Hemmerle will be participating in Beauty—Cooper Hewitt Design Triennial at the Cooper Hewitt, Smithsonian Design Museum in New York from 12 February – 21 August 2016.
The bold, unostentatious creations included in the exhibition demonstrate Hemmerle’s dedication to craftsmanship, exceptional quality and innovative material combinations.
This fifth instalment of the Triennial exhibition series is dedicated to beauty and celebrates design as an endeavour that engages our full senses. Featuring work from over sixty voices in the global design scene, Beauty expands the discourse around the power of aesthetic innovation. The exhibition will be accompanied by an illustrated publication.
Hemmerle is a fourth generation, family run house at the vanguard of jewellery design. Each jewel is unique and as original as a work of art. Today, Christian Hemmerle runs the business with his wife Yasmin and parents Stefan and Sylveli Hemmerle. The family travel across the world treasure hunting for rare materials from Mughal-era brown diamonds to found materials like ancient carved jade.
Hemmerle’s creativity is driven by materials and the design process begins with a particular stone or object. The family then work around it, impeccably matching gems for colour and building up unusual textures and form. Hemmerle is drawn to experimenting with new materials; in a pair of earrings included in the exhibition, jasper and aquamarines are paired with concrete. Hemmerle worked with cement for days, experimenting to get the perfect shade of grey and a brushed texture on the concrete. In a ring, bright orange topaz has been set in pink gold, the metal corroded with chemicals to create holes in the surface.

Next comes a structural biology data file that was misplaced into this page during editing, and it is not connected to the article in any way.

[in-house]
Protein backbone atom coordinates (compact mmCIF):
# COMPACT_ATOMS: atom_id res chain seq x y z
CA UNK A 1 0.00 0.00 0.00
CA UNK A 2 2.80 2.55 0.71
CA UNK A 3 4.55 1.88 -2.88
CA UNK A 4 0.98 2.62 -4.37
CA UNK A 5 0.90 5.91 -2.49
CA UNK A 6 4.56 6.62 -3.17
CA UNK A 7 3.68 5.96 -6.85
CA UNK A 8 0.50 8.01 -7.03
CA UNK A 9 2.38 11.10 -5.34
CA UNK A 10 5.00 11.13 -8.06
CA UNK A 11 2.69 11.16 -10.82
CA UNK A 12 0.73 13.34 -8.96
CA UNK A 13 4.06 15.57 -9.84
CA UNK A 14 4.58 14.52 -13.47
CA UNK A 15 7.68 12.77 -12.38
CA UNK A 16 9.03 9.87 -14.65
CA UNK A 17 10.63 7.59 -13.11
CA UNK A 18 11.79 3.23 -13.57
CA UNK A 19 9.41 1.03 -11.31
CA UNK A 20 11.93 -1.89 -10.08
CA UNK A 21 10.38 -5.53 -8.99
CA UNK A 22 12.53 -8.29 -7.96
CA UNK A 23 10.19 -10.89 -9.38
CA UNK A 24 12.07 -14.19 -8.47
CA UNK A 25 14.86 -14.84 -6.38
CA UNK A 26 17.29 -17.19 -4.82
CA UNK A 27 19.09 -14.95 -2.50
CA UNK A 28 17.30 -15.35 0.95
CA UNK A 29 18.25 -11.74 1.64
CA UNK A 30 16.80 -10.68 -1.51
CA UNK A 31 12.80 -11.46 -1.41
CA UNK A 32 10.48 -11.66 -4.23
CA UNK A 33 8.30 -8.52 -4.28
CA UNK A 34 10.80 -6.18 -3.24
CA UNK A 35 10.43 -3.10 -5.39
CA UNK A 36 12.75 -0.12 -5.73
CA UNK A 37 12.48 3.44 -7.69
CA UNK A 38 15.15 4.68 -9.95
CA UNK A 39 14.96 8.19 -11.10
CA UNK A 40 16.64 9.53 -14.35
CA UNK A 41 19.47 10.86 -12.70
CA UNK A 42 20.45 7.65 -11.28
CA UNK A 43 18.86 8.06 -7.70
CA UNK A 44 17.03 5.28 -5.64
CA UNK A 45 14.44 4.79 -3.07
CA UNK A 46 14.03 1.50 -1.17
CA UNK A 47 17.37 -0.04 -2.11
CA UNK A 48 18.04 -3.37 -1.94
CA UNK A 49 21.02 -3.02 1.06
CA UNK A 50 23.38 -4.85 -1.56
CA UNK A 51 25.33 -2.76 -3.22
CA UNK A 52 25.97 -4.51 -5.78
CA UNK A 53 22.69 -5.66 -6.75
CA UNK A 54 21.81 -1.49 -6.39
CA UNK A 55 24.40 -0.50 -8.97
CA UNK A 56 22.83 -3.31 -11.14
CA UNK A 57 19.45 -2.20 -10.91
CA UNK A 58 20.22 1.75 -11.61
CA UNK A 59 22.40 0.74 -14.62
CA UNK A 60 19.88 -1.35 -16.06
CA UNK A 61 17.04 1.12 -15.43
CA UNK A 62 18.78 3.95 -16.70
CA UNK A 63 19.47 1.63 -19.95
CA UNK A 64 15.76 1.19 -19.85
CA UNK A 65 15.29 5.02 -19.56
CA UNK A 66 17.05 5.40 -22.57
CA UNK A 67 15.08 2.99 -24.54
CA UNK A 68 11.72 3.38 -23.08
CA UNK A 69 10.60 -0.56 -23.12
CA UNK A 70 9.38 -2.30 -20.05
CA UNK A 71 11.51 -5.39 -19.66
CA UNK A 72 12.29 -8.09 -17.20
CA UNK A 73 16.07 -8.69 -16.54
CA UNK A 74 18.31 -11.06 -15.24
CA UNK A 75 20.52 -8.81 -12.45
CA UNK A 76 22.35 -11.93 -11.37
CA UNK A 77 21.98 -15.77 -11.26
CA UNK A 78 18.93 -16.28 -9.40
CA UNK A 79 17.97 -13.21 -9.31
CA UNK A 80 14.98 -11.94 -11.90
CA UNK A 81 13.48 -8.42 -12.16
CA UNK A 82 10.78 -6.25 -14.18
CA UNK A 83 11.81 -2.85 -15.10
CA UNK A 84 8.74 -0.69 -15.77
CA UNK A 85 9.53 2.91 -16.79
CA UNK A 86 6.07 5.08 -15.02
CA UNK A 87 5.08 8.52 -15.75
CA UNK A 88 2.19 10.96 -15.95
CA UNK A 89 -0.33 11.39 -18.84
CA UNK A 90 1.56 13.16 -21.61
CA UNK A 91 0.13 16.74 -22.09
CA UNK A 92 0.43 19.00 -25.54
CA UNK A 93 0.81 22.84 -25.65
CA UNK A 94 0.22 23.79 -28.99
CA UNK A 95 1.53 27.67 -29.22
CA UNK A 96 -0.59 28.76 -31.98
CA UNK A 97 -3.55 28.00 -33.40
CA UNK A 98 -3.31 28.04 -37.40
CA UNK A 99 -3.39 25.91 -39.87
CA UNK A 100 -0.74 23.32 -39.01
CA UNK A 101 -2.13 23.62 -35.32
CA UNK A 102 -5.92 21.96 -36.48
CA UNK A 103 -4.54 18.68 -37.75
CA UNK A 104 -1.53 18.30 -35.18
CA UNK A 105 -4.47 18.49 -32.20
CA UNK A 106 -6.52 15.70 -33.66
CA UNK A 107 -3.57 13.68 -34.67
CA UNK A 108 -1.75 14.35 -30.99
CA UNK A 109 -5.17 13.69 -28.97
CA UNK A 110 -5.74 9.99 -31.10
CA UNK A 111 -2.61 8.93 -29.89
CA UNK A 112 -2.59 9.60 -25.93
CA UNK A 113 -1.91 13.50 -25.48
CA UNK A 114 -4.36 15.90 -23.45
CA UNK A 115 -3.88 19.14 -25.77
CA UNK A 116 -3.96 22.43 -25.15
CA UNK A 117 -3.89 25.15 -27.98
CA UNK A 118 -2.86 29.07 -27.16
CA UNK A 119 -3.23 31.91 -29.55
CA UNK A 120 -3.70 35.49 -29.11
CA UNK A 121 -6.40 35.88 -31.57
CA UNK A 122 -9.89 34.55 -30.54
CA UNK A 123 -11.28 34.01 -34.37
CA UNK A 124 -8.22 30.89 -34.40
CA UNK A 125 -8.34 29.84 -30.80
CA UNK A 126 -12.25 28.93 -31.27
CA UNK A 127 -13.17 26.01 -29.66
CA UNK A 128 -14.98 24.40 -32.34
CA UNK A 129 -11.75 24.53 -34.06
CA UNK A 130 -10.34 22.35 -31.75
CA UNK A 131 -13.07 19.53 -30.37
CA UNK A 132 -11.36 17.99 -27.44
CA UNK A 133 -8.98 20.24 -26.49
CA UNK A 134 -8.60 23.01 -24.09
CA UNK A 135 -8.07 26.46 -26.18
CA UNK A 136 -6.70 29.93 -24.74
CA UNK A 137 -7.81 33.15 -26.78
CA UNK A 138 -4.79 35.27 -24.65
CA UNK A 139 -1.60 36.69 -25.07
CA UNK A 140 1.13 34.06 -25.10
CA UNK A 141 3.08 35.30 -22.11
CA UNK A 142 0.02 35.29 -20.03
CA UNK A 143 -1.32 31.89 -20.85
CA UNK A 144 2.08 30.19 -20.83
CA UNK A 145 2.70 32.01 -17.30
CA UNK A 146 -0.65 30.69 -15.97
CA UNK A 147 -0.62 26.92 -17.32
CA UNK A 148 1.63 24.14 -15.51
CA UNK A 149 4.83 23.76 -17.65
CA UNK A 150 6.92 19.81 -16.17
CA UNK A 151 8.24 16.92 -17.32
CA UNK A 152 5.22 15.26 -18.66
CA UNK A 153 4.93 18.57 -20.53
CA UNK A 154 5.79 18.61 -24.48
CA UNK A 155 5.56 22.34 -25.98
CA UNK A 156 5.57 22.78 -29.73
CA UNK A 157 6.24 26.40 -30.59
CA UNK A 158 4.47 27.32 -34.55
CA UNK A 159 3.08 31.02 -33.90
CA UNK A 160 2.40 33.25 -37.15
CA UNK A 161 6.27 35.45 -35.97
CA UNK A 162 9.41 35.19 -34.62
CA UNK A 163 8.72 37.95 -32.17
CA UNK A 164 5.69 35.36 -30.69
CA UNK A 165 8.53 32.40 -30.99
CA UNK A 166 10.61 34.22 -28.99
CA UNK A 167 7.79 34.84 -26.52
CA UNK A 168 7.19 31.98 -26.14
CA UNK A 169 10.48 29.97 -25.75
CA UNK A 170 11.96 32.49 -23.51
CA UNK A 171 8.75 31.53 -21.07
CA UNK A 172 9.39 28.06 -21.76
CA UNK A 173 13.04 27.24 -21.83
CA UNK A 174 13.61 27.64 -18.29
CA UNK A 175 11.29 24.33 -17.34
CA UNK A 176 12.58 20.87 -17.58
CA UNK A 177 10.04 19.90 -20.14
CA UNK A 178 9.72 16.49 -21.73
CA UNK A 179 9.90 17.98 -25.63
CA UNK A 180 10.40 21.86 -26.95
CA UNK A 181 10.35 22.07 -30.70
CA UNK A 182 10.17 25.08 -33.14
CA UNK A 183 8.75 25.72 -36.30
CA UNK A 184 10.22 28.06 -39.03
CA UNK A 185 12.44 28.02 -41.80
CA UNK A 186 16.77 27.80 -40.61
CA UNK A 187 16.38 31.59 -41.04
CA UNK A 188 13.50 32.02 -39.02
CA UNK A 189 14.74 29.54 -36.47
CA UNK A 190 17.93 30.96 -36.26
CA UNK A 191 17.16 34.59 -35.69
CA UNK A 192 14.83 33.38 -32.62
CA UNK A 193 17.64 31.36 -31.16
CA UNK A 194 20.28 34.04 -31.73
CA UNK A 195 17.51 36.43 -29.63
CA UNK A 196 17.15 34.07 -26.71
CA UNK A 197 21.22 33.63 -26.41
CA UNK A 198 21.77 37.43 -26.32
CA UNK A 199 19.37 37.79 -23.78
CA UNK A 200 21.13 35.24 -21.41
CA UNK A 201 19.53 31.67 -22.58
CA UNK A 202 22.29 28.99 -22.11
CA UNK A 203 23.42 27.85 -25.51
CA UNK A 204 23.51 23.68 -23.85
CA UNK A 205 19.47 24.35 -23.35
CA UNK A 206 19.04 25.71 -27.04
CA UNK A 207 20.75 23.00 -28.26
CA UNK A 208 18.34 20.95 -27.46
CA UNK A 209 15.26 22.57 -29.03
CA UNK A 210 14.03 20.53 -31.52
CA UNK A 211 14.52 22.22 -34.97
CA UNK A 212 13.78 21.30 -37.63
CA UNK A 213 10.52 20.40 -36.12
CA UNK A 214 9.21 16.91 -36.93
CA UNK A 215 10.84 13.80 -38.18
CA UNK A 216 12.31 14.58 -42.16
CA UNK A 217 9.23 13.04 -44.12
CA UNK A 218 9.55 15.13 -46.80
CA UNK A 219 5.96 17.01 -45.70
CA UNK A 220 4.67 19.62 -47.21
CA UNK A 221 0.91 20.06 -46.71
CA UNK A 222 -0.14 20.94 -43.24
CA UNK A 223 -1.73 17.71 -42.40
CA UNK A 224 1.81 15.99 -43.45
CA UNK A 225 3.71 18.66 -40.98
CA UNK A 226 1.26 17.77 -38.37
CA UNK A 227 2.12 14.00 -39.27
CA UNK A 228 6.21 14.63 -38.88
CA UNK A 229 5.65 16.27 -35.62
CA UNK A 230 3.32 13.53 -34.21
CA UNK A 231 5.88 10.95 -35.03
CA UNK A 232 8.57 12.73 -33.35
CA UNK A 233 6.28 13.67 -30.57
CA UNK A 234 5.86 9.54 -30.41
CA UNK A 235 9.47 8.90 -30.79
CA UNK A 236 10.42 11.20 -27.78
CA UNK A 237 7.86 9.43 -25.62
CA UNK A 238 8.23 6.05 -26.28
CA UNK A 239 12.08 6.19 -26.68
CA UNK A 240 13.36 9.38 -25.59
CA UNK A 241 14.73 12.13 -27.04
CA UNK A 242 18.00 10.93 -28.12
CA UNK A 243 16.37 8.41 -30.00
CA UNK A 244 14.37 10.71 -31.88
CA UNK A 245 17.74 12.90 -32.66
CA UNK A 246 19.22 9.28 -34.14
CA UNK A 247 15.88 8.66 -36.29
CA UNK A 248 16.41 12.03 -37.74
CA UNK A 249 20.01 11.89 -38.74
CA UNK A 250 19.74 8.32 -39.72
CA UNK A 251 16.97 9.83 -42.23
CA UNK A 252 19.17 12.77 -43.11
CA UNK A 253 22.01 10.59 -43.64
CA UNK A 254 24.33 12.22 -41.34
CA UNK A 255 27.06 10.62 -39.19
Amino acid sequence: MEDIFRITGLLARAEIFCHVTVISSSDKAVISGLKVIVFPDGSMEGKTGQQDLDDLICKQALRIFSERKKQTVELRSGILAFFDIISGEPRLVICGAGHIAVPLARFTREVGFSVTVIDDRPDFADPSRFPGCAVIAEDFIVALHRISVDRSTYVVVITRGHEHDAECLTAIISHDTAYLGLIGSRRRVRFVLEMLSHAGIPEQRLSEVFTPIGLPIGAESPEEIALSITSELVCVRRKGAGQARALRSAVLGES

Nature is an endless source of inspiration to Hemmerle and included in the exhibition is a eucalyptus brooch from Nature’s Jewels, a nature inspired jewellery collection and accompanying book published in 2014. Exquisitely modelled in brass, bronze and gold, glistening spiky diamonds inventively add to the realism of the eucalyptus. A pair of real shells are used in charming snail brooches, the bodies of the creatures crafted in white gold and yellow-brown diamonds. In another pair of earrings, a bee rests on intricately layered piece of honeycomb made from amber and patinated bronze.
A dedication to colour has defined Hemmerle’s work over the decades and included in the exhibition is a pair of mismatched earrings; one made from rubellite and pink sapphires and one from tourmaline and orange sapphires. Both are intricately engineered and balanced to contain movement through the copper and white gold framework. An open-ended Harmony Bangle with its seamless closure is made from purple garnets carefully colour-matched. A Harmony Bangle inspired by Egypt joined the permanent collection of the Cooper Hewitt, Smithsonian Design Museum in 2014.
Found materials create a dramatic back drop for rare stones and are worked into a contemporary design. In earrings, two mismatched cameos face each other swinging in white gold frames set with diamonds. A necklace strap is created by knitting hand hewn agate beads in the round over silk and hung with a luxurious piece of ancient carved jade.
With Beauty, Cooper Hewitt shows that aesthetic innovations exist in our experience of an object. The exhibition celebrates objects and practices that are exuberant, ethereal, intricate, or even sublime. Objects of beauty provoke immediate reactions and demand judgment to exalt experience as a living, unfolding exchange between people and things.